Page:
1. Open the AD FS Management snap-in (from the Server Manager Tools menu).

  2. Click Authentication Policies.

  3. Under Multi-Factor Authentication, click the Edit link to the right of Global Settings.

  4. Under Select additional authentication methods, check the box for your provider’s AdminName. Click Apply.

  5. To provide a “trigger” to invoke MFA using your adapter, under Locations check both Extranet and Intranet, for example. Click OK.

Authenticate with MFA using your adapter

Finally, perform the steps below to test your adapter:

  1. Ensure the AD FS global Primary authentication type is configured as Forms Authentication for both Extranet and Intranet (this makes it easier to authenticate as a specific user).

    1. In the AD FS management snap-in, under Authentication Policies, in the Primary Authentication area, click Edit next to Global Settings.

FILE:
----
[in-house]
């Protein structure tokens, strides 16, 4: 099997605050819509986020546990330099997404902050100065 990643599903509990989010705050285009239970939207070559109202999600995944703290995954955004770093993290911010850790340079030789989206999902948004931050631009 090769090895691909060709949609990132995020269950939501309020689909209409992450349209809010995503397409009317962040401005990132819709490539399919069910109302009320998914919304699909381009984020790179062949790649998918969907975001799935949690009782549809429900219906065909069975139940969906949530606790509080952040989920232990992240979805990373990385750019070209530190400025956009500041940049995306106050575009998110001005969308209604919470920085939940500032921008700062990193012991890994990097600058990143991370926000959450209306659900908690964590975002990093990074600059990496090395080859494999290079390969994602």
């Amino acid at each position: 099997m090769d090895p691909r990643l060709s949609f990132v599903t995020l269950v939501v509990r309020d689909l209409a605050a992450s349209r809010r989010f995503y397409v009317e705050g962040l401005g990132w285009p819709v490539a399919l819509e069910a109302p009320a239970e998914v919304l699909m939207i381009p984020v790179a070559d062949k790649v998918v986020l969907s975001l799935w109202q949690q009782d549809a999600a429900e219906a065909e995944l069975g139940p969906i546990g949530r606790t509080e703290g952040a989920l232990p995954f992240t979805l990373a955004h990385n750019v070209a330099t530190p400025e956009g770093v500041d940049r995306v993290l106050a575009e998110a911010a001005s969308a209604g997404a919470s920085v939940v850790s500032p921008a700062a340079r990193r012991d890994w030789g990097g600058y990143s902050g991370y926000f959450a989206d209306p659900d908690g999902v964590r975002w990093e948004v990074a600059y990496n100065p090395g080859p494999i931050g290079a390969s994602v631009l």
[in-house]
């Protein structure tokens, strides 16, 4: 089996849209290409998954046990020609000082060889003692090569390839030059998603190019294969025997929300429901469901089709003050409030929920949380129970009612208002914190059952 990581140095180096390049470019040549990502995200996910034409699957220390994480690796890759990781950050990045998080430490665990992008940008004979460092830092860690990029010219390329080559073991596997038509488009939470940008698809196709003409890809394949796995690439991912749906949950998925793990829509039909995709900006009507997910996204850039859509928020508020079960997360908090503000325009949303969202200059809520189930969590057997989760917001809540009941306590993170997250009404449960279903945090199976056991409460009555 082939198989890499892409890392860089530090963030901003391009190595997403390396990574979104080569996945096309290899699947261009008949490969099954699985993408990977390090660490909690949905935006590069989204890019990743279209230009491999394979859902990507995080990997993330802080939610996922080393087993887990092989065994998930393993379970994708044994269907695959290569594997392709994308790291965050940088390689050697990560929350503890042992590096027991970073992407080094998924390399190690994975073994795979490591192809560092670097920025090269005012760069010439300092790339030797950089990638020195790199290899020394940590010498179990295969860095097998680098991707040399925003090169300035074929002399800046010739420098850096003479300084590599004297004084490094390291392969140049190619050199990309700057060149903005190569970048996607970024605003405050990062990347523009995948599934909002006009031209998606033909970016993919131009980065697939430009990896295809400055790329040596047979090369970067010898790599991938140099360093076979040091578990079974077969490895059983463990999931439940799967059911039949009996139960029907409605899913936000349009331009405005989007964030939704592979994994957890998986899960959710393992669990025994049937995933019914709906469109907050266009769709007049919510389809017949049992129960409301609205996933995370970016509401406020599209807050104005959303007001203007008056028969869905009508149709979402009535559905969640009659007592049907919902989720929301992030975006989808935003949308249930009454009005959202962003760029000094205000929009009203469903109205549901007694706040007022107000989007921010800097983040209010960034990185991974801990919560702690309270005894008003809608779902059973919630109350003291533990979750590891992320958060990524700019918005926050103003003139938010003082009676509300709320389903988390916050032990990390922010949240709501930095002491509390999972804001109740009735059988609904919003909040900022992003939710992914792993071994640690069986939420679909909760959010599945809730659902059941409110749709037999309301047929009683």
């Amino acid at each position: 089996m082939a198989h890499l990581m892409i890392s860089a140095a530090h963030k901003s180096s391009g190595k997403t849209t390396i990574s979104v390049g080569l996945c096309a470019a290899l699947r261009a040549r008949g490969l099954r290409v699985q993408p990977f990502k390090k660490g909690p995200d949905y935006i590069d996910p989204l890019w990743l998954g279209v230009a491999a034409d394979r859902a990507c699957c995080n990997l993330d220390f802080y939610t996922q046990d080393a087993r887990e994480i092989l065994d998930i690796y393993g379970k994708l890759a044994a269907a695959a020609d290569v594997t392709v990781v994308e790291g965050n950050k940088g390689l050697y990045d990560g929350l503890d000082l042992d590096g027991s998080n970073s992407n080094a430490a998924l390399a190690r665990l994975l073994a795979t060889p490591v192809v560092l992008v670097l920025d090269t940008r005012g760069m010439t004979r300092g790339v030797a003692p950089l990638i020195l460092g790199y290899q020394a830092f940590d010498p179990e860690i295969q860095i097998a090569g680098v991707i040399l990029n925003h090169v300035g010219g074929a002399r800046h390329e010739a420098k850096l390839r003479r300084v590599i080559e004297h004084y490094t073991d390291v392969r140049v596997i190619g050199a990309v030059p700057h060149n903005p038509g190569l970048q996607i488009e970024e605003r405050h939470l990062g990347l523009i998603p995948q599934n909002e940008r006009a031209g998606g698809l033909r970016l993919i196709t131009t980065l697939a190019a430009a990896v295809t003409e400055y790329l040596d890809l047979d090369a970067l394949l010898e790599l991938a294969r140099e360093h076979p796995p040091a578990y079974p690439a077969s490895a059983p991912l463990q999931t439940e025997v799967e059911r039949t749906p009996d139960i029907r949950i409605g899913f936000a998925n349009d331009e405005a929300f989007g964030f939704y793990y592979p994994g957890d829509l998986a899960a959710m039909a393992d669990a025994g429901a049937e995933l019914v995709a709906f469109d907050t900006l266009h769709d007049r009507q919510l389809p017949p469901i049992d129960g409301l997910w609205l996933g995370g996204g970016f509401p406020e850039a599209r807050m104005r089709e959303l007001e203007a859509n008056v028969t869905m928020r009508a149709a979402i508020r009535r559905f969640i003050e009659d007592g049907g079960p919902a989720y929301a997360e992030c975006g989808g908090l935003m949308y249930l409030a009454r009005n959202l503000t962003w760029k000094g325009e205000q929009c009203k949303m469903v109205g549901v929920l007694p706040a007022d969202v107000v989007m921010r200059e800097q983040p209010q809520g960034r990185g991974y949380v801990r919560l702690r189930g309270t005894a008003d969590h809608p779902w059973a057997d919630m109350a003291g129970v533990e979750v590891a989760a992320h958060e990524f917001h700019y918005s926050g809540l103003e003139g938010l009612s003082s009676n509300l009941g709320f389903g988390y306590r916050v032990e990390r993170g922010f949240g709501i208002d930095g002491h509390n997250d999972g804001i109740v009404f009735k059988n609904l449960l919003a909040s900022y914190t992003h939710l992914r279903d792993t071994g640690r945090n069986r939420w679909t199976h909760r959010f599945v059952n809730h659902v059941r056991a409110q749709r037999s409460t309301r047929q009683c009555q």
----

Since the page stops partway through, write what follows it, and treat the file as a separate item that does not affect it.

1. Or just click the Primary tab from the Multi-factor policy UI.
  2. Ensure Forms Authentication is the only option checked for both the Extranet and the Intranet authentication method.  Click OK.

  3. Open the IDP initiated sign-on html page (https://<fsname>/adfs/ls/idpinitiatedsignon.htm) and sign in as a valid AD user in your test environment.

  4. Enter the credentials for primary authentication.

  5. You should see the MFA forms page with example challenge text appear.

    1. If you have more than one adapter configured, you will see the MFA choice page with your friendly name.

You should see a successful sign-in when entering “adfabric” at the MFA authentication page.

sign in with adapter

sign in with adapter

See Also

Other Resources

Additional Authentication Methods
Manage Risk with Additional Multi-Factor Authentication for Sensitive Applications